How to Choose the Right Accounts for You

Let’s go through the steps to determine whether you’re looking (or have chosen!) the right bank account for you.

Step 1: Consider your personal needs. 

What types of accounts work best for you? You may like the ease of having a debit card but might not find much use for a savings account, which doesn’t offer much return on your investment. Make a list of the most important factors for you, even if they seem silly, like the availability of safe deposit boxes at your bank.

Step 2: Decide which accounts work best for those needs.

Find out what other services each bank offers and look into all the details. Every single one. Decide the types of accounts that will give you access to the right types of accounts for you. You might look for low-fee institutions that offer brick-and-mortar services, such as those you might find at a credit union. Or you might pursue an online bank with checkless banking options. 

Step 3: Look for low-fee institutions.

When you’re on the hunt for the right type of bank account for you, always consider the costs — in all senses of the word. Look at interest rates. Look at fees. In what ways do various banking institutions allow you to keep more of your money?

Step 4: Start an application. 

Once you’ve chosen the right account for you, you’ll need to show some specific ID requirements: 

  • At least two forms of government-issued photo identification, such as a valid driver’s license or passport
  • Social Security number or individual taxpayer identification number
  • Utility bill with current address information
  • Contact information
  • Minimum required deposit

Some banks may not allow you to open an account until you’re 18. Others may require a parent or guardian to help you open a student account. Check into these requirements.

Step 5: Choose your accounts and look at the details.

On your application, mark which accounts you’re interested in opening, whether you choose a checking account, savings account, or both.

Finally, acquaint yourself with your account once you’ve been approved and read over all the details. Get your debit card, checks and other extras that come with your account.

Also, don’t forget that you may have a few checks and direct deposits floating around. You don’t want to close your account right away — give yourself time to make sure everything transfers over. 

Choose the Right Account for Your Needs

If you’ve been with the same bank for dozens of years, does that make sense, given all the options available now? If you can tap into a higher-yield checking or savings account with no fees, why not consider it?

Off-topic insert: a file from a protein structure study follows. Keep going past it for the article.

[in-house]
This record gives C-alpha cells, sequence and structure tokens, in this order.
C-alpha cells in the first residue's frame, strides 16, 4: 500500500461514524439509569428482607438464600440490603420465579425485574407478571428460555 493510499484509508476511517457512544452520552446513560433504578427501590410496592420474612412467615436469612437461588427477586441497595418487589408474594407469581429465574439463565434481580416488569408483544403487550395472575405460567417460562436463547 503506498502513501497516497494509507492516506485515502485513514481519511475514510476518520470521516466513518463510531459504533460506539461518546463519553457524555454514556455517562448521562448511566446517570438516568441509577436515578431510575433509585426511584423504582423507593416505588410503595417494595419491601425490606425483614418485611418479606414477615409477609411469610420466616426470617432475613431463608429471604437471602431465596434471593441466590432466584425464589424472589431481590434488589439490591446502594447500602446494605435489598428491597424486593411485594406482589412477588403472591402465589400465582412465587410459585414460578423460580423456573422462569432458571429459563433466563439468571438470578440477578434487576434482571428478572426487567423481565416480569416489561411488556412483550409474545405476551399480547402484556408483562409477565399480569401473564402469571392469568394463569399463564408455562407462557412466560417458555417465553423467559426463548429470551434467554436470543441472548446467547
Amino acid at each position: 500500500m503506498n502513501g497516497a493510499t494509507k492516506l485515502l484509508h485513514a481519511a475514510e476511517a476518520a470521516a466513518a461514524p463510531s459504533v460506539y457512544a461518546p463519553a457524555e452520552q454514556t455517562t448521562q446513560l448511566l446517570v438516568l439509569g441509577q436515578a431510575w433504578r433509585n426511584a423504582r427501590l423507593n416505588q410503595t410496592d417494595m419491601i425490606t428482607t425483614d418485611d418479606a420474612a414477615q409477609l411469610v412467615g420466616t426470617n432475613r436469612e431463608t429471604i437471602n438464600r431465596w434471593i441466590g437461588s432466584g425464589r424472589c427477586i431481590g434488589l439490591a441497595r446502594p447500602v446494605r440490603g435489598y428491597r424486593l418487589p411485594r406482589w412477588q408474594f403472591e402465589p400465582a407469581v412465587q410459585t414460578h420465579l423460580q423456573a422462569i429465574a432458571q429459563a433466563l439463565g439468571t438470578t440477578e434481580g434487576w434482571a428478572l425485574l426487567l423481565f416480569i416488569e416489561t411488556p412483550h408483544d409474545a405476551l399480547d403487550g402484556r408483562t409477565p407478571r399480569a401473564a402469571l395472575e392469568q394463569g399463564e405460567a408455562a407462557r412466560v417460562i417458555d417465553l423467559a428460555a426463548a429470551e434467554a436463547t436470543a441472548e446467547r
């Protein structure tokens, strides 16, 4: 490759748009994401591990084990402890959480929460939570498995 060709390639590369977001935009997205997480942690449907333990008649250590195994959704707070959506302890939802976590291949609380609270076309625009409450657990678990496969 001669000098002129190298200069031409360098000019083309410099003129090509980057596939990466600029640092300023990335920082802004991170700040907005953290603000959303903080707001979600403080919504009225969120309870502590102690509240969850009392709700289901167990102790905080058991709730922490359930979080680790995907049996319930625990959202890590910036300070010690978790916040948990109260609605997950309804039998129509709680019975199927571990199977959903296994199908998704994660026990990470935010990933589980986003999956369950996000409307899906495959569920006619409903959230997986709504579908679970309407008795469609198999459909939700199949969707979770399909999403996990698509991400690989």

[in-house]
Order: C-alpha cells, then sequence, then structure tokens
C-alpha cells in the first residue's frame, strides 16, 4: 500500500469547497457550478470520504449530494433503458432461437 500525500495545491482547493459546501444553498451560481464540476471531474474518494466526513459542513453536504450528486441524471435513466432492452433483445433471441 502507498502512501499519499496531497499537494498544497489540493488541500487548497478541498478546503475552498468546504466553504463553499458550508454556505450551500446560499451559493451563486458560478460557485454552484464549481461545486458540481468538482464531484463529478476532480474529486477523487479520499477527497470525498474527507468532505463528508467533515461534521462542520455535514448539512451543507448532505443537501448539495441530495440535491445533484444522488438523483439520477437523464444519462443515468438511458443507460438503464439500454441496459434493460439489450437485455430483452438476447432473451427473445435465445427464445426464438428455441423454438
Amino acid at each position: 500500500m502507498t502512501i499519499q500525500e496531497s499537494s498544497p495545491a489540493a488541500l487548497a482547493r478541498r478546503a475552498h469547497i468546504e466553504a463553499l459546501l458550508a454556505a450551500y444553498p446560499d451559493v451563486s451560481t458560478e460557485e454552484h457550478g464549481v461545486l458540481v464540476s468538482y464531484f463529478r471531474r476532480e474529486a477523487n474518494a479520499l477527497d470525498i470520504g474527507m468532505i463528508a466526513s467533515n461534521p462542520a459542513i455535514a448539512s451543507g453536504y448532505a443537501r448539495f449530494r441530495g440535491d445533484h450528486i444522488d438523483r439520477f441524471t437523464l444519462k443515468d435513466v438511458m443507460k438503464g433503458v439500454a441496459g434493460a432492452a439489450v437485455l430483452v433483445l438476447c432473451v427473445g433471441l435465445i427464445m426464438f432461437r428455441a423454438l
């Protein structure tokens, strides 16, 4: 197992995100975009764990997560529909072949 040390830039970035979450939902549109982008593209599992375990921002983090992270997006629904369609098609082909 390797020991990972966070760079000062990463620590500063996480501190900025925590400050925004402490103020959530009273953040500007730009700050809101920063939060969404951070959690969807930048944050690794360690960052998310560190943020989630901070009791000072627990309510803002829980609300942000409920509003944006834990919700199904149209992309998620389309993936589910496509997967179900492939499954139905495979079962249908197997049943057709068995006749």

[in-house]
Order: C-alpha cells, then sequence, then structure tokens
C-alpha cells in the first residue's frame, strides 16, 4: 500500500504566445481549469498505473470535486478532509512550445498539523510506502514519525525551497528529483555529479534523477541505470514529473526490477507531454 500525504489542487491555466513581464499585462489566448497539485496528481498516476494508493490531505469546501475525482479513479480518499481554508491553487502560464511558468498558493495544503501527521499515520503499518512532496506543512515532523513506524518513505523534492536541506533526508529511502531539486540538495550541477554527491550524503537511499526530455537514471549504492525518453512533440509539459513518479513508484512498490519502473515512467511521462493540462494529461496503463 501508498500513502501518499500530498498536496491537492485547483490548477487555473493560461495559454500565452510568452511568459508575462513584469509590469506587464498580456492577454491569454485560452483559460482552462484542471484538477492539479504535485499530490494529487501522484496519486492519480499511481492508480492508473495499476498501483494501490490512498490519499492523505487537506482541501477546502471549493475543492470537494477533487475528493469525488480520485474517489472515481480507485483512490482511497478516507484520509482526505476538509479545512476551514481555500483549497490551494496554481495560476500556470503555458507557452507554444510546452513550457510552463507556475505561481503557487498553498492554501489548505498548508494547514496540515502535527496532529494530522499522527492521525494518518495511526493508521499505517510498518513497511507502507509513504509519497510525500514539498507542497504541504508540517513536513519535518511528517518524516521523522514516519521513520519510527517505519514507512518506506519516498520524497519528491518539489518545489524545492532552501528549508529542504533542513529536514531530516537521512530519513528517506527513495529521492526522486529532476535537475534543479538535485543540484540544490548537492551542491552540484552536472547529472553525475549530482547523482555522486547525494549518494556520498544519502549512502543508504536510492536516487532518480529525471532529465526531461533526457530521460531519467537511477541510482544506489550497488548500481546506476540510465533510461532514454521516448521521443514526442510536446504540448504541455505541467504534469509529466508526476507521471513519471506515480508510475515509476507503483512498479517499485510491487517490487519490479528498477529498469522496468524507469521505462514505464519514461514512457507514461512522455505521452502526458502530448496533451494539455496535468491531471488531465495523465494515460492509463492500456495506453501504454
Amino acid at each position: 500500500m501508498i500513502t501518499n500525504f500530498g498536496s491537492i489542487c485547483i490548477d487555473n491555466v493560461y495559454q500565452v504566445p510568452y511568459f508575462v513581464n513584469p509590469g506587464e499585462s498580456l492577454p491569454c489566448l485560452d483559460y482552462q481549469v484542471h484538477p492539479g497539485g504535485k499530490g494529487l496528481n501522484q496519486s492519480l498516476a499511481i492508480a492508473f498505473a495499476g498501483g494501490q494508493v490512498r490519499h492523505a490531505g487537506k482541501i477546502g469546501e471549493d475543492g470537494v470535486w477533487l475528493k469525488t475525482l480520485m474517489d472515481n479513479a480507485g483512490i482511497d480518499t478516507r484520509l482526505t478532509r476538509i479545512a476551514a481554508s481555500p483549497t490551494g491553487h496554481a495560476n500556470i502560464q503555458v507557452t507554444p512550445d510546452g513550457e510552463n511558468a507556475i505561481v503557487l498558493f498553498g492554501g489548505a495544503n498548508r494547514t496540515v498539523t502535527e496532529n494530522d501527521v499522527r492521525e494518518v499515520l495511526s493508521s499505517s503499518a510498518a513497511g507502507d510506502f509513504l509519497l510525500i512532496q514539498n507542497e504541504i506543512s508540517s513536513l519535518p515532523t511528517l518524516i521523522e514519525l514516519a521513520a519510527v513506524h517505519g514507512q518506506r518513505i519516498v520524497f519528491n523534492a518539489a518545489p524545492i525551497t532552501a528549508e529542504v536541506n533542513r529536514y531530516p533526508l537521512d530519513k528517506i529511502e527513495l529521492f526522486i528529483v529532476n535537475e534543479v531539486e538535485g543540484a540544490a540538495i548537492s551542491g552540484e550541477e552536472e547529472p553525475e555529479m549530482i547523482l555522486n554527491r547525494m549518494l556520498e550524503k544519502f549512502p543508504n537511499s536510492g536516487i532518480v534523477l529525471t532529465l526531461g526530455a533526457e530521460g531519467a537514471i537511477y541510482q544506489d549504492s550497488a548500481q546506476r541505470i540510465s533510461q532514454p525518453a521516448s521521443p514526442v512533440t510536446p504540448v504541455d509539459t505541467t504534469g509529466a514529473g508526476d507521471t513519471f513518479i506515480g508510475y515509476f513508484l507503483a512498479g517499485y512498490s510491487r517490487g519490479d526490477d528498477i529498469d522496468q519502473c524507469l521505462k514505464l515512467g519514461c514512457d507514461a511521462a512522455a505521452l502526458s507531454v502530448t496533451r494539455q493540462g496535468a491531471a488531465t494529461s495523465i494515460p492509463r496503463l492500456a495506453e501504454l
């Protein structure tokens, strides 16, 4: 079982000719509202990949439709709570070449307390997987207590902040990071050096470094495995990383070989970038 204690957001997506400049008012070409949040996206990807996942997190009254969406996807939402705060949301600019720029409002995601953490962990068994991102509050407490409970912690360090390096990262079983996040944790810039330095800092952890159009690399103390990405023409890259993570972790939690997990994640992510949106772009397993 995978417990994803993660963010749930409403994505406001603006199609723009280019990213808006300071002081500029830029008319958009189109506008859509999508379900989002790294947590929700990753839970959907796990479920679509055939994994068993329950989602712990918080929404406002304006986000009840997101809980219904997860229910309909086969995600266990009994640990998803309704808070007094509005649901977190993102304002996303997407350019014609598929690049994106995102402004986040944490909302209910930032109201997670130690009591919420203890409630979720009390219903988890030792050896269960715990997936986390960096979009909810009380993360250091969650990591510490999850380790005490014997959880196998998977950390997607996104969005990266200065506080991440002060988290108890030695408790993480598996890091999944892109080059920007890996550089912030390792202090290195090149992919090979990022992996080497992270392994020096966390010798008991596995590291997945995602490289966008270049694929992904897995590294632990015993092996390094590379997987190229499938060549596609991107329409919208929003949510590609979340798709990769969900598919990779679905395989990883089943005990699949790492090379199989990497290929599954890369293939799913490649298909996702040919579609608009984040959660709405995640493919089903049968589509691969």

Think outside the box as well. Who says you can’t have several accounts in order to give yourself the perfect combination of accounts that give you the best access to the best combination of accounts and rates for you? 

Finally, always, always read the fine print. It can make the difference between you making a mistake in choosing a bank account that fits you and one that really doesn’t fit your needs. 

Read more about all things money at UNest




College Savings Calculator is a hypothetical tool that demonstrates how monthly contributions, age-based asset rebalancing, and tax savings may impact the long-term value of your account, and do not take into account a portfolio’s underlying investment management fees. Calculations assume the private institution cost inflation is 2.8%, public out of state cost inflation is 3.9%, public in state cost inflation is 2.7%. Portfolio is assumed to have only stocks and bonds. Monthly equity returns are based on the historical data from the 10-year track record of the stock market (SPY). Monthly fixed income returns are based on the historical data from the 10-year track record of the bond market index (AGG). The current college expenses are provided by the Actual account performance may differ due to market fluctuations, changes in recurring investments, and asset allocation. The information provided here is for illustrative purposes only and does not represent actual or future performance of any investment option and is not intended to predict or project the investment performance of any security or index.